In these 8 months that Gracie has been with us, it’s an understatement to say that we’ve learned a lot. Of course we have–all new parents do. However, as we’ve continued to unwrap this beautiful little gift of a child, and we learn more about her each day, it’s become clear that we are raising a “baby monster.”
Now, let me make an important distinction. Our baby Gracie is not, by any means, a monster. Gracie is, in my unbiased opinion, one of the best babies I have ever met. She is sweet, inquisitive, careful, and joyful. She lights up each day with her smile. I work each day to be the best I can, because she is always watching.
Rather, I say I am raising a baby monster because Gracie makes a totally hilarious growling noise throughout the day, and it’s guaranteed to make the hardest of hearts smile. I can’t figure out why she makes this noise, but I have my theories. Perhaps one too many games of “Mommy’s gonna EAT YOUR TOES,” followed by my own exaggerated monster noises is to blame.
Nevertheless, I love when Gracie growls because it’s clear that she feels confident. She makes eye contact, raises her eyebrows, and let’s out the tiniest growl as if to say, “I feel safe, and I want to play!” She growls when she first wakes up and is keeping her self company in her crib. She growls when she is exploring her room, scooting on her belly, not yet ready to crawl. She growls to get our attention, and follows to up with a huge-little display of a newly acquired skill. She even growls at the cat before trying to chase her, as if to say “I am one of you.”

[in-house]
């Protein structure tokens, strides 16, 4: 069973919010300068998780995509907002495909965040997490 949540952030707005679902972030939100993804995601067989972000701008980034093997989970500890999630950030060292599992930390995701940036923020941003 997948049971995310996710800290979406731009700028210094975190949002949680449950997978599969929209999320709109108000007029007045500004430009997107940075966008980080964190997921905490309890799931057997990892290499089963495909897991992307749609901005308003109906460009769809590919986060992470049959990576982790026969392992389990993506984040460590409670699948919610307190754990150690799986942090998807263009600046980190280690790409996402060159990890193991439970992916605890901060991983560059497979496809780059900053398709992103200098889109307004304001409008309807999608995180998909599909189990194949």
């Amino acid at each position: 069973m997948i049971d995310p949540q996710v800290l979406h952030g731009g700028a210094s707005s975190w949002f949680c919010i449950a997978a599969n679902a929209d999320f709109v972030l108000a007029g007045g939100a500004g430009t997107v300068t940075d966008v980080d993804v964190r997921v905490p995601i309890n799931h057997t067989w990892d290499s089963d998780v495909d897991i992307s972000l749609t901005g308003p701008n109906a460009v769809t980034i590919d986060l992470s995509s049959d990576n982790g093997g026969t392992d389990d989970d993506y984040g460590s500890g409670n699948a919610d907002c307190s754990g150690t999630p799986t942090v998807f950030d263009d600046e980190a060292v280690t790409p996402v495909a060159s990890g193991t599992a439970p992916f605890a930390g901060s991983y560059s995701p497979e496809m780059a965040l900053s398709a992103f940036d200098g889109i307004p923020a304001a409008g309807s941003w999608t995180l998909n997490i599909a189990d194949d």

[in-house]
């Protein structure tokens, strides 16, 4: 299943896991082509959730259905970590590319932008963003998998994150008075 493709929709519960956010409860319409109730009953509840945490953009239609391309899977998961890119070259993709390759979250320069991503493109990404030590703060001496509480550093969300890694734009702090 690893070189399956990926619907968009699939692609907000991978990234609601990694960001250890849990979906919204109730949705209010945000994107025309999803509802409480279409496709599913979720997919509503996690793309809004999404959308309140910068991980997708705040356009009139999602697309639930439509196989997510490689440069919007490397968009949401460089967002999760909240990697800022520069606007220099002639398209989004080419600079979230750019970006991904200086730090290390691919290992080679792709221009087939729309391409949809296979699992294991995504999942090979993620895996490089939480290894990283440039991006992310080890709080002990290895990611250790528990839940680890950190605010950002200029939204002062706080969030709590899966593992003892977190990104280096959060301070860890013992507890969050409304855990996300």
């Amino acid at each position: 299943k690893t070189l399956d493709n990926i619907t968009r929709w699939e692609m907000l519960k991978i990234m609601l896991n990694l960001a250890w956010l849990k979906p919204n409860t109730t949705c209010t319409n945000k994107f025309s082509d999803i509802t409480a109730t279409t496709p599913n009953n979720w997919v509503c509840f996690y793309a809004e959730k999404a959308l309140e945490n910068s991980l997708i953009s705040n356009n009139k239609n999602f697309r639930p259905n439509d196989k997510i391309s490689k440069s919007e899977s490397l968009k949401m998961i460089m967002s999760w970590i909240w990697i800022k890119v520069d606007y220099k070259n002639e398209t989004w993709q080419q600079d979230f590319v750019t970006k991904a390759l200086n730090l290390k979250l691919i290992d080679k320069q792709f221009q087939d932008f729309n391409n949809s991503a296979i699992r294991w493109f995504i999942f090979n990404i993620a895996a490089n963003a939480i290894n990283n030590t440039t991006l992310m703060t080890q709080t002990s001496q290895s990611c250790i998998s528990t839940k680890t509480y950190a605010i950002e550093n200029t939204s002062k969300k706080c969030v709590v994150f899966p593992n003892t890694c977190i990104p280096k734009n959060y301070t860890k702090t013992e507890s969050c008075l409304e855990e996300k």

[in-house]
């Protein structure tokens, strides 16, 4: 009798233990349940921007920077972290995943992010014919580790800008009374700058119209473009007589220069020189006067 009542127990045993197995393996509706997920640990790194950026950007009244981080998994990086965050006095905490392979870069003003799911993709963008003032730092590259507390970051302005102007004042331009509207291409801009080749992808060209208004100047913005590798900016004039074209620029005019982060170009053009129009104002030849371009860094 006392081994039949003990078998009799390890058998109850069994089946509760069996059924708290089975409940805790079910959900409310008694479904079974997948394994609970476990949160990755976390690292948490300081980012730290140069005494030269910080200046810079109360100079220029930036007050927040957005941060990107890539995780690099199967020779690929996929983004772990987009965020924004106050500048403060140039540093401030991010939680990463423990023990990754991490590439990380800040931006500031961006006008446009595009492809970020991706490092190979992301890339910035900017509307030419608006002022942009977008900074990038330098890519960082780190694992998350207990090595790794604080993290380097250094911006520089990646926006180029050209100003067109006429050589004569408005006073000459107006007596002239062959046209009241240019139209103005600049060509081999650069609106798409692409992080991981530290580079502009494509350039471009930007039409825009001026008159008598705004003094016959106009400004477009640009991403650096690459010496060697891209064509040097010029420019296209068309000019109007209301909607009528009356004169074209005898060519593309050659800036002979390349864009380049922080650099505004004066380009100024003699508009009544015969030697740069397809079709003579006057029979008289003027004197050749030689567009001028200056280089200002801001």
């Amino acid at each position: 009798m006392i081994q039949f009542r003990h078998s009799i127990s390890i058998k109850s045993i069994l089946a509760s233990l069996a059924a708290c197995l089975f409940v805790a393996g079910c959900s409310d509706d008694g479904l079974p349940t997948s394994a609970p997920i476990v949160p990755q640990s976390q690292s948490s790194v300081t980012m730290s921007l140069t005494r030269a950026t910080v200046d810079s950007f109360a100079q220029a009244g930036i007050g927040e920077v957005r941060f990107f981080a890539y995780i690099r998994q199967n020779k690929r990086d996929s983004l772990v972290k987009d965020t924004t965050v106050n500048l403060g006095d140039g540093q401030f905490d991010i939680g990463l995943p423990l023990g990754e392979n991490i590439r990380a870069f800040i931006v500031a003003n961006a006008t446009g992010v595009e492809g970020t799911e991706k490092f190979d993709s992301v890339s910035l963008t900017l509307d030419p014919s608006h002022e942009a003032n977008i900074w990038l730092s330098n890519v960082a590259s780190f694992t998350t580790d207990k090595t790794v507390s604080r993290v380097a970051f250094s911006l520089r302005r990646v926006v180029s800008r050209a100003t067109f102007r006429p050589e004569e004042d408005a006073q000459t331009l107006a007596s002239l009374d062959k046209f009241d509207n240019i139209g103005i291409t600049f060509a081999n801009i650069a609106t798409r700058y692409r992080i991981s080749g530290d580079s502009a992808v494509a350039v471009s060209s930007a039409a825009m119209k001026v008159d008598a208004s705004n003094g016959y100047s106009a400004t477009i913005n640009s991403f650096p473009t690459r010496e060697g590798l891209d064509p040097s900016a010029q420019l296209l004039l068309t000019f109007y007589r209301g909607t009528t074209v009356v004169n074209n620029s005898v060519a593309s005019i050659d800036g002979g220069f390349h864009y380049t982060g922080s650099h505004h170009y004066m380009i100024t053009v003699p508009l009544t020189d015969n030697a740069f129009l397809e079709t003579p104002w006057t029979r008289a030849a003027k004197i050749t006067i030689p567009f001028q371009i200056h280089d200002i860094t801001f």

I am so blessed to see her personality unfolding. We live in a world that can be mean will require her to understand that she can be strong. Although she is little, I see her confidence starting to emerge. She is a careful baby, studying everything and everyone before proceeding. And yet, if she growls at you, you’ve passed the test. You are ok. You are in her world. I pray that I am strong enough to keep nurturing this confidence as she grows.
I feel like some days, I need that kind of confidence. Like all babies, Gracie hasn’t yet questioned how others will react to her shining confidently and acting like a goofball because she feels like it. As she grows, she’ll be watching me more and more for cues I how to act, and yet, she’s the one that should be modeled. I want to be more like her: study the world, decide how to act, and proceed with the assurance that, “I’ve got this.” I may not growl, like my baby Gracie does, but I can still strive to live with the confidence and self-assurance of a baby monster.